My name is Brian Cox. I am 28 years old. And I can vividly remember exactly one moment of Pittsburgh Pirates postseason baseball in my lifetime.
I remember sitting (well, actually standing most of the time) in the living room of my childhood home in Mount Union with my father. The Pirates were leading the Atlanta Braves 2-0 in the bottom of the ninth inning of Game 7 of the 1992 National League Championship Series and lights-out closer Stan Belinda was on the mound.
The Pirates were three outs away from the World Series and this team was a juggernaut, having won three straight division titles.
Then, the impossible happened.
After the Braves plated one run, light-hitting-to-say-the-least Francisco Cabrera slapped one into left field with David Justice on third base and former Bucco Sid Bream on second, representing the winning run. To say Bream wasn't a fast runner is like saying concrete isn't very soft. The man was slow.
Bream rounded third and headed for home (a brown-eyed, but not necessarily handsome man) as alleged-Gold Glove left fielder Barry Bonds came up guns blazing.
Except that he misfired.
His, as I remember it, approximately 37-hopper to catcher Mike LaValliere still seemed to be just in the nick of time to nail Bream at the plate. instead, the umpire called him safe - and life as a Pirates fan for me and many more in my generation would never be the same.
For 20 years, practically our whole lives, we've been forced to watch teams that fielded a bunch of has-beens (Kenny Lofton, Derek Bell) and never-will-bes (Chris Duffy, Daniel Moskos, John Van Benschoten).
For 20 years, on the rare occasions that a good player finally provided a face of the franchise, someone we could root for (Brian Giles, Jason Bay, Nate McLouth), the owner traded him away for prospects (read: saving money).
For 20 years, we've been promised that some day the team would be good again and we'd be proud to be Pirates fans, only to wonder if it would ever actually happen.
Even the past two years, we've been teased with late-summer first-place squads only to have the mirage disappear and the oasis of winning in our desert of losing go with it just in time for Steelers football.
Two years ago, again in Atlanta, there was the infamous 19-inning game where umpire Jerry Meals inexplicably called the Braves' Julio Lugo safe at home even though everyone in the stadium whose opinion didn't matter (including Lugo) could see he was out by a ton. The Pirates' season pretty much died that night. I can still hear announcer Greg Brown shouting incredulously "He called him safe?!"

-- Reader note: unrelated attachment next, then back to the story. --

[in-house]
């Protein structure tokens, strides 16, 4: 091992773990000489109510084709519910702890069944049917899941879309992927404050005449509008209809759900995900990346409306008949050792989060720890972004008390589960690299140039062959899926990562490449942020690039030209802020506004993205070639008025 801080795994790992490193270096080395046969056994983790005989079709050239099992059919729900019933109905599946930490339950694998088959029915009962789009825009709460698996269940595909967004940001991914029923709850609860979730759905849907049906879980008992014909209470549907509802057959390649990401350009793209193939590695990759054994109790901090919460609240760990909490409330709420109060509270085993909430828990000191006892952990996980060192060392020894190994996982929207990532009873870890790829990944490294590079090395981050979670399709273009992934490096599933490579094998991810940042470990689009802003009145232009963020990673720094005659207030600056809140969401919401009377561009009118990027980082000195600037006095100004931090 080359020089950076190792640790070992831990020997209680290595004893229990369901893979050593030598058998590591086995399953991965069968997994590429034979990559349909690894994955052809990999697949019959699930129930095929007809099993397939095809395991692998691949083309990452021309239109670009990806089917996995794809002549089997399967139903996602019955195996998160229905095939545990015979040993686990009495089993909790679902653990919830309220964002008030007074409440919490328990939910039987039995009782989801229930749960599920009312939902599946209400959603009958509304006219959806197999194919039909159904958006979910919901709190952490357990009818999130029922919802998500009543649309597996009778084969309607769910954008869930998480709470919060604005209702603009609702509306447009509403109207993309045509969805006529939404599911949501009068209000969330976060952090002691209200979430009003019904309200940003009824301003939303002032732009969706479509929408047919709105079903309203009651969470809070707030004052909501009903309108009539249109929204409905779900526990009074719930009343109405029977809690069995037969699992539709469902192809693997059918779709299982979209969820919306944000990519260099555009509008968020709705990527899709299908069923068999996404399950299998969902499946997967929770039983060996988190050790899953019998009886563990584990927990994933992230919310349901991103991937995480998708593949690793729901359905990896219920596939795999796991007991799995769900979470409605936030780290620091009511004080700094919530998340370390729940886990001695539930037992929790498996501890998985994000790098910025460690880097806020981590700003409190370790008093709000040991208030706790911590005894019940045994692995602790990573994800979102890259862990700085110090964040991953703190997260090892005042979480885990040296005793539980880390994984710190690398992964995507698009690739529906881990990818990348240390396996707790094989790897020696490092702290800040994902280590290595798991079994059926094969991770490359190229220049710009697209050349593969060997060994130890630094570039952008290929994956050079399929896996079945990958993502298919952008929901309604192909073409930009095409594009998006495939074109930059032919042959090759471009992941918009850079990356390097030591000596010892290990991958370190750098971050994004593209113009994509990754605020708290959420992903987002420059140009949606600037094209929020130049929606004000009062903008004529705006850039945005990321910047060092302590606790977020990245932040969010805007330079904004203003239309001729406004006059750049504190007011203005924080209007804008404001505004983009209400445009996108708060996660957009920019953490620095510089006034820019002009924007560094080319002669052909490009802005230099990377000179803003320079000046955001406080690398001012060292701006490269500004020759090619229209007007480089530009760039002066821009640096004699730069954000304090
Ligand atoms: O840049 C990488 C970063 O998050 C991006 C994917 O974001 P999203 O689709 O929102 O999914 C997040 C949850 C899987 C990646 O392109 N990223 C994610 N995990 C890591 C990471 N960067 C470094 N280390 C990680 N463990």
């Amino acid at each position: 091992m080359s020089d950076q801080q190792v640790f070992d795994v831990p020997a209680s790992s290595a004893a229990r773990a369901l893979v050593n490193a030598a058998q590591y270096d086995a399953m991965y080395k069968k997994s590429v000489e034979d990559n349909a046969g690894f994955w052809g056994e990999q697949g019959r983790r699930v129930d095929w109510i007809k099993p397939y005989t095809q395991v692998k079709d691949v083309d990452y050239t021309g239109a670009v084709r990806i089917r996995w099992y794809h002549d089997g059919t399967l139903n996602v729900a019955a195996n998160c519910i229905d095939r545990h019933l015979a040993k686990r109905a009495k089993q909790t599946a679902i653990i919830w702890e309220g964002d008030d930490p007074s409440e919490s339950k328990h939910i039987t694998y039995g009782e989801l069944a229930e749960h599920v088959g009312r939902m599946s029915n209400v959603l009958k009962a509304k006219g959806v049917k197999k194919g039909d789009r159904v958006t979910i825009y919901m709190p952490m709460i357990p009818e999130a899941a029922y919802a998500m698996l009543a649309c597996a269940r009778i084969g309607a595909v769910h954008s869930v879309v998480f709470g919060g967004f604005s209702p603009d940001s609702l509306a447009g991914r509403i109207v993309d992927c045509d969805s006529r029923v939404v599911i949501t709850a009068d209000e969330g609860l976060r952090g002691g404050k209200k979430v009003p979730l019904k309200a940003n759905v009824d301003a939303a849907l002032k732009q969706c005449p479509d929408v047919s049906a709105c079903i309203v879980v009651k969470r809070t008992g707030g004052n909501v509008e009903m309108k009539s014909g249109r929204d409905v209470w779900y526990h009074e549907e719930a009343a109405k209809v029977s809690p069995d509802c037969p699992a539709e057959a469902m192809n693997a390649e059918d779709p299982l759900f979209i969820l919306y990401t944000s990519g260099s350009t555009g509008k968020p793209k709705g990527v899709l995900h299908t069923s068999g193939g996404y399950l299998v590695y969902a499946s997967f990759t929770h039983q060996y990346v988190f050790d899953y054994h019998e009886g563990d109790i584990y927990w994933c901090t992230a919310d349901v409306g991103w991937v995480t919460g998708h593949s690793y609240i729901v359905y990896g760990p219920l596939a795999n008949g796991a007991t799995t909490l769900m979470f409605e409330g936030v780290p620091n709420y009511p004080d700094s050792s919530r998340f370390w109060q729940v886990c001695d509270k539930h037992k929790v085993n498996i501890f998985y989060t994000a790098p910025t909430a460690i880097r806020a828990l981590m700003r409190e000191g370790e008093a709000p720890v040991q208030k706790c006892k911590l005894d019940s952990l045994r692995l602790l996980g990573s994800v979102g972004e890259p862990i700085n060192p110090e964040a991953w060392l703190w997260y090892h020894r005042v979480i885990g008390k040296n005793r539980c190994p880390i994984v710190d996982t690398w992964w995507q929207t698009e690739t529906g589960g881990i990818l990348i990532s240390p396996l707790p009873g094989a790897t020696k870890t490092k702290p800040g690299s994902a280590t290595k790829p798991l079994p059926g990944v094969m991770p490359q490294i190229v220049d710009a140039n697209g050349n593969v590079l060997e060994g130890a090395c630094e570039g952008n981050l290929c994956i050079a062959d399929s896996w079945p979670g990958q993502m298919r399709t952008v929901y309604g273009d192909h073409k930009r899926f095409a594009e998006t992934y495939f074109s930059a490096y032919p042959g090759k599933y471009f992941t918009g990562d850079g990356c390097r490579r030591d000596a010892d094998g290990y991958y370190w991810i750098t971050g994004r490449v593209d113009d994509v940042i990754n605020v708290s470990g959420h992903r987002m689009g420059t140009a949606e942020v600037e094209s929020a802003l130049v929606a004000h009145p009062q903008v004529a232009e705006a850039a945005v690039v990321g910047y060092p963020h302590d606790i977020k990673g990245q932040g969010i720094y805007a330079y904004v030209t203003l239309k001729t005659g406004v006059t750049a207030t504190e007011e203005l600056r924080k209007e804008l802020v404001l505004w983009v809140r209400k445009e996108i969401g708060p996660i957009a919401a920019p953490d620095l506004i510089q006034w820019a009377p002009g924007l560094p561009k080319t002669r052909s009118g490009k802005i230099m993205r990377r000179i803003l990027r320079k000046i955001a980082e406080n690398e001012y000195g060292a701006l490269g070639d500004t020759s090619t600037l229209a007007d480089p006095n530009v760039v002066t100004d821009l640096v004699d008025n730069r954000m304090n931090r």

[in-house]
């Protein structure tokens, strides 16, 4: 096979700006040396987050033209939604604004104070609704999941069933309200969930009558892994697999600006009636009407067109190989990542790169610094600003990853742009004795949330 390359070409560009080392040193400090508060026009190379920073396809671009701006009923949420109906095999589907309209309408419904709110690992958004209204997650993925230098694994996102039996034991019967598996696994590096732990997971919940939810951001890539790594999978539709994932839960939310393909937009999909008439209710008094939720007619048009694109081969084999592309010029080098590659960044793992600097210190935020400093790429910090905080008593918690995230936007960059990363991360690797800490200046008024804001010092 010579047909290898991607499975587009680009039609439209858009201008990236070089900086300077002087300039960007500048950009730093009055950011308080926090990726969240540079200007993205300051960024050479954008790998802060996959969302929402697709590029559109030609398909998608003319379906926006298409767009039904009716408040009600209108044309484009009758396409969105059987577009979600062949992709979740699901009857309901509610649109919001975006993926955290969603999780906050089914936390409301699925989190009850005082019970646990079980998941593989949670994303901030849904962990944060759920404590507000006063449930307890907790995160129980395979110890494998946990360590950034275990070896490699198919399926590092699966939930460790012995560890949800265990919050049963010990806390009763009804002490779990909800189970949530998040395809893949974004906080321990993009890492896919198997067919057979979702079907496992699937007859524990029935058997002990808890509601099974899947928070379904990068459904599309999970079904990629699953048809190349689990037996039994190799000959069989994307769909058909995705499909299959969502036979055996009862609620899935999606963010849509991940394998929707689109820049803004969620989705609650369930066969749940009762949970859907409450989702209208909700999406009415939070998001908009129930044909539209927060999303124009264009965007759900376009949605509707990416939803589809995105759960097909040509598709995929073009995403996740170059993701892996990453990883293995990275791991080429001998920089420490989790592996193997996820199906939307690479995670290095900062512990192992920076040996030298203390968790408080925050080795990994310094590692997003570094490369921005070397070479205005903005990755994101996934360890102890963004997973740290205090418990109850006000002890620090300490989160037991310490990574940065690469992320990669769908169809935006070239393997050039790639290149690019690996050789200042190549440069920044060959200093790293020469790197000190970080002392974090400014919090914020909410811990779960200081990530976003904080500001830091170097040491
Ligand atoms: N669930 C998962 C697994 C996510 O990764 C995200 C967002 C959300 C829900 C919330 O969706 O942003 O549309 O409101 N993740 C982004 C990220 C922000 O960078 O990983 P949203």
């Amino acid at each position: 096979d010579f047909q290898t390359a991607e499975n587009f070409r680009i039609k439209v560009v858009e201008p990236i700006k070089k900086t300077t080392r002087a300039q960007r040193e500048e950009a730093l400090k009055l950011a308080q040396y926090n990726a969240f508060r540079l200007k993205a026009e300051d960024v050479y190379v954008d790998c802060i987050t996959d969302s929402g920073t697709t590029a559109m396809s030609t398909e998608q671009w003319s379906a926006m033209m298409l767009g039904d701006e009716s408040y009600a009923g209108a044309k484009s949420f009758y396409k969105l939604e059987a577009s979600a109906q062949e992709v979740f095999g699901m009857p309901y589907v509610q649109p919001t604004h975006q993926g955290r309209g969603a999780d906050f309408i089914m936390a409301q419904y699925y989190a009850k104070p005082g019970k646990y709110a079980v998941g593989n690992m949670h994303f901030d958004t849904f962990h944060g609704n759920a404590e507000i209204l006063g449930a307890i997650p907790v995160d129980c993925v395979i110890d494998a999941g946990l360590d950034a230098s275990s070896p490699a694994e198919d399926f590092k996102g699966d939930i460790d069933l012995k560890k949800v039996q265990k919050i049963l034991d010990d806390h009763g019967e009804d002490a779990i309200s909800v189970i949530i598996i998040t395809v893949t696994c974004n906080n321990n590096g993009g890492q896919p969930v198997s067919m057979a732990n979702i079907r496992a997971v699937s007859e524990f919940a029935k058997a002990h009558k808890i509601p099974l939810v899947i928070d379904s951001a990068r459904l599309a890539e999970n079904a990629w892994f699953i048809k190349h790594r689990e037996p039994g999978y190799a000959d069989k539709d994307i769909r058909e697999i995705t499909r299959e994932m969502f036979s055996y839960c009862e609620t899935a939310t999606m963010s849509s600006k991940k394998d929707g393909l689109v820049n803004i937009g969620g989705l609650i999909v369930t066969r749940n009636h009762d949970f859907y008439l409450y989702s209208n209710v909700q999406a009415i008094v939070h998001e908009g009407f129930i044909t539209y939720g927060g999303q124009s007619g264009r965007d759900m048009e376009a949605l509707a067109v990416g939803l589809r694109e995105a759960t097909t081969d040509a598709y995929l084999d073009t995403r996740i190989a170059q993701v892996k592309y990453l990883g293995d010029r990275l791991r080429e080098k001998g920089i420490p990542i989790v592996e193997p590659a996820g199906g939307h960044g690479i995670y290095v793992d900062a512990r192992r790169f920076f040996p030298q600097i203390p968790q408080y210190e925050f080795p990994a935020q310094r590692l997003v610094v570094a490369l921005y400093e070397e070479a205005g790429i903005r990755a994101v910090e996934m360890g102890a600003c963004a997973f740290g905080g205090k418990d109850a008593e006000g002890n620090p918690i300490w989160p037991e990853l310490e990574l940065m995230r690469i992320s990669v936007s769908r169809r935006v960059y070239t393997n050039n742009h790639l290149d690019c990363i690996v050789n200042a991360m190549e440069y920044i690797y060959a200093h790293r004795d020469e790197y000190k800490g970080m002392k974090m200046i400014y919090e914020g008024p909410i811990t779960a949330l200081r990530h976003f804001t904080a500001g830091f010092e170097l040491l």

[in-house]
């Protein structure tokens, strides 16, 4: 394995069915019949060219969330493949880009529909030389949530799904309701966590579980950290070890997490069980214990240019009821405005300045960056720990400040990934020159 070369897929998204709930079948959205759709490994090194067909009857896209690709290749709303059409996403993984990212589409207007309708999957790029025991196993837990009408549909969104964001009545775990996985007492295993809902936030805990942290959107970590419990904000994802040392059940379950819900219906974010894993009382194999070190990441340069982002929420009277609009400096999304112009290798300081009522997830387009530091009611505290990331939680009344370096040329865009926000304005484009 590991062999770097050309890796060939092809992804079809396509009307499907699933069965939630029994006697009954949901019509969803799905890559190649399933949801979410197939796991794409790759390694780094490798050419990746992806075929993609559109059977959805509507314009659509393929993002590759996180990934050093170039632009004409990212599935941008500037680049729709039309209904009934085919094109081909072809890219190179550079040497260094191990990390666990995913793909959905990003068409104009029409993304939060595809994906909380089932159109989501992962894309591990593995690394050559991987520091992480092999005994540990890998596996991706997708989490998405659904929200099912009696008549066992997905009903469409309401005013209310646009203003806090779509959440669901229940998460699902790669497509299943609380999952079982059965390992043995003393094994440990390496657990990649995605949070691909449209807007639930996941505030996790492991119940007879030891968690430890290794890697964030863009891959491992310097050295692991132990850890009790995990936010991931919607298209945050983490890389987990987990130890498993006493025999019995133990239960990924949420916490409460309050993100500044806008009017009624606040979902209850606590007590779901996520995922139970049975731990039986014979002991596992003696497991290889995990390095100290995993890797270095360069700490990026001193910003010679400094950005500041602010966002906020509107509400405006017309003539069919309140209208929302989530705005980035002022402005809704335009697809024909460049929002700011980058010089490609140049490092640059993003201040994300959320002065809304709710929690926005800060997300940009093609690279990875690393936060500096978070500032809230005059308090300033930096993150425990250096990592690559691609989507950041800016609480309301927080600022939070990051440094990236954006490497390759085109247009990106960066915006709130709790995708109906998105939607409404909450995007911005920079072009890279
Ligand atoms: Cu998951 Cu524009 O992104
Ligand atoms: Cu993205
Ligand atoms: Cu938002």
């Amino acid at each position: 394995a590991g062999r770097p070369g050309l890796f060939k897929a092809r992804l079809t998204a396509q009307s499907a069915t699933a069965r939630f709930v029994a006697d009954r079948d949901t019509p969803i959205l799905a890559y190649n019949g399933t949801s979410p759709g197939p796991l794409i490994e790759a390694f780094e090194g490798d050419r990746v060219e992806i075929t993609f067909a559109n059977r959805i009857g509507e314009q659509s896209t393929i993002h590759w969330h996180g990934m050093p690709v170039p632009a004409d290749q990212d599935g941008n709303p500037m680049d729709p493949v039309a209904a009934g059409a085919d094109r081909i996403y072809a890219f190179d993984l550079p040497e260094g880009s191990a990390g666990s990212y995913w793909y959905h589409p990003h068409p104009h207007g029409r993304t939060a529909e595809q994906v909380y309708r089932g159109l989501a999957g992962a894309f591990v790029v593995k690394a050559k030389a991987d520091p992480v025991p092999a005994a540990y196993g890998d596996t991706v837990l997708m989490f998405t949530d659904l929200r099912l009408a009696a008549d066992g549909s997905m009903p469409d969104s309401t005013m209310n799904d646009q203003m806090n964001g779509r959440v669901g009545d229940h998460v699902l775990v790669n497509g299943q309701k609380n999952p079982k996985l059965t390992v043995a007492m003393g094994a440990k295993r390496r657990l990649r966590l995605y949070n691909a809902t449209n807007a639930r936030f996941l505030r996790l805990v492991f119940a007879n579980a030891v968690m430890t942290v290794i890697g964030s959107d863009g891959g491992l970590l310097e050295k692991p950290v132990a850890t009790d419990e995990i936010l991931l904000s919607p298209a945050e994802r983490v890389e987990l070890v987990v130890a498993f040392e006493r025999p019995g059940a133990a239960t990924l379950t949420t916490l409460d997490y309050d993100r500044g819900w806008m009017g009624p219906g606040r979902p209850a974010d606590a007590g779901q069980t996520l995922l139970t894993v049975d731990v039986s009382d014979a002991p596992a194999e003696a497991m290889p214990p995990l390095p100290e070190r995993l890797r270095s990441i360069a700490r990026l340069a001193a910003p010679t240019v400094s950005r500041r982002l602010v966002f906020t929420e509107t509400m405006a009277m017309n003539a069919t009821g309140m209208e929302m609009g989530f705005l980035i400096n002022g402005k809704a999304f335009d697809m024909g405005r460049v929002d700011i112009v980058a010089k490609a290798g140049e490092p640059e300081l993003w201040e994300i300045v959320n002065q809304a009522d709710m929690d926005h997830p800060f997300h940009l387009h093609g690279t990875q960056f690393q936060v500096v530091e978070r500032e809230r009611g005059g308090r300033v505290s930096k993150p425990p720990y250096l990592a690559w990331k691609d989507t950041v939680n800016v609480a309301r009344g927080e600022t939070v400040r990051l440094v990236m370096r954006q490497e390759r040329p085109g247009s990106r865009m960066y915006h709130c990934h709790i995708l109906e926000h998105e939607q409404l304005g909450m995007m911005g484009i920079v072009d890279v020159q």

Last year, the team was 16 games over .500 on July 28, only to completely fall off the face of the earth and finish below par again.
We've been conditioned to expect the worst because the worst has always come. We've seen the straw house of 2011 and the stick house of 2012 get blown down by the Big Bad Wolf.
But not this year. Not this team. Not in 2013's house of bricks.
The biggest reason to believe in these Bucs lies with what transpired Tuesday night when the Pirates beat the Milwaukee Brewers for win No. 81, thereby ensuring the Pittsburgh Baseball Club couldn't finish under .500 this year.
Hardly anyone employed by the team cared.
The reason why is quite simple. Instead of this happending during the last game or two of the season, the Pirates still had 24 more to play in the REGULAR season. They plan on playing more than that because that win gave the Bucs a two-game lead in the division and put them 11 games up on the final playoff spot in the National League.
I've stopped waiting for the collapse because it's not coming. No, it's going to take a strong October wind to huff and puff and blow these Pirates' house down.
There's a whole generation of people like me who can either barely remember the night Bream slid safely home or not at all. They've known nothing but losing and have barely given the Pirates a thought their whole lives.
To be a Pirates fan has been to suffer, to be mocked, to be sentenced to losing year after losing year.
Until now. Until October.
Then, we will see the true renaissance of Pittsburgh baseball. Win No. 81 wasn't the end of the line, it was merely a mile marker on the road to bigger and better things for sports' most collapsible franchise.
To my fellow members of the "lost generation," these aren't your father's Pittsburgh Pirates. No, for the first time, these are finally OUR Pittsburgh Pirates.
And they're going to be a Big Bad Wolf for anyone they meet in October.
City editor Brian Cox, a long-suffering Pittsburgh Pirates fan, can be reached at email@example.com.